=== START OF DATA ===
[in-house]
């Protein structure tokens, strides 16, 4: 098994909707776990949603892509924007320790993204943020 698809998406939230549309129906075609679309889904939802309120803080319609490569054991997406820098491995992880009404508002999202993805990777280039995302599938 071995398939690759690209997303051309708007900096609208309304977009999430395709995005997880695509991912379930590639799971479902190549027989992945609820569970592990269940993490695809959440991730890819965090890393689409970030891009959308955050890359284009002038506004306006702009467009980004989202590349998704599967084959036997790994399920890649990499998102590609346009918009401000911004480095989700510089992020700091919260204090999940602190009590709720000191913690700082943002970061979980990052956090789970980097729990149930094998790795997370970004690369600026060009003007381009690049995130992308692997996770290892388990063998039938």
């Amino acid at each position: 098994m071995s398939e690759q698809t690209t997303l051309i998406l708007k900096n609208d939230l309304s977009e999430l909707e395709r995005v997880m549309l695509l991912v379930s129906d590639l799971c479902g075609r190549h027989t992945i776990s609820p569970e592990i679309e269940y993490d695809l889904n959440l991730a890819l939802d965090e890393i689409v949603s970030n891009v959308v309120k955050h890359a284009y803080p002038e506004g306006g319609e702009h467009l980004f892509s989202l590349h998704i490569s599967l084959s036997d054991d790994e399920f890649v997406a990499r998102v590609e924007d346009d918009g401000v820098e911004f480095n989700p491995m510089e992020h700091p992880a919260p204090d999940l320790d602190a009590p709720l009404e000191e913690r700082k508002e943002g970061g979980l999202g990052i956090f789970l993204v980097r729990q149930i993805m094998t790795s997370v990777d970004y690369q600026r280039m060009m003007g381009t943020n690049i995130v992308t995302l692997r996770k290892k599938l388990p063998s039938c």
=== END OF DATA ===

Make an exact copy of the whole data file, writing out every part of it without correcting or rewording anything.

[in-house]
């Protein structure tokens, strides 16, 4: 098994909707776990949603892509924007320790993204943020 698809998406939230549309129906075609679309889904939802309120803080319609490569054991997406820098491995992880009404508002999202993805990777280039995302599938 071995398939690759690209997303051309708007900096609208309304977009999430395709995005997880695509991912379930590639799971479902190549027989992945609820569970592990269940993490695809959440991730890819965090890393689409970030891009959308955050890359284009002038506004306006702009467009980004989202590349998704599967084959036997790994399920890649990499998102590609346009918009401000911004480095989700510089992020700091919260204090999940602190009590709720000191913690700082943002970061979980990052956090789970980097729990149930094998790795997370970004690369600026060009003007381009690049995130992308692997996770290892388990063998039938």
């Amino acid at each position: 098994m071995s398939e690759q698809t690209t997303l051309i998406l708007k900096n609208d939230l309304s977009e999430l909707e395709r995005v997880m549309l695509l991912v379930s129906d590639l799971c479902g075609r190549h027989t992945i776990s609820p569970e592990i679309e269940y993490d695809l889904n959440l991730a890819l939802d965090e890393i689409v949603s970030n891009v959308v309120k955050h890359a284009y803080p002038e506004g306006g319609e702009h467009l980004f892509s989202l590349h998704i490569s599967l084959s036997d054991d790994e399920f890649v997406a990499r998102v590609e924007d346009d918009g401000v820098e911004f480095n989700p491995m510089e992020h700091p992880a919260p204090d999940l320790d602190a009590p709720l009404e000191e913690r700082k508002e943002g970061g979980l999202g990052i956090f789970l993204v980097r729990q149930i993805m094998t790795s997370v990777d970004y690369q600026r280039m060009m003007g381009t943020n690049i995130v992308t995302l692997r996770k290892k599938l388990p063998s039938c």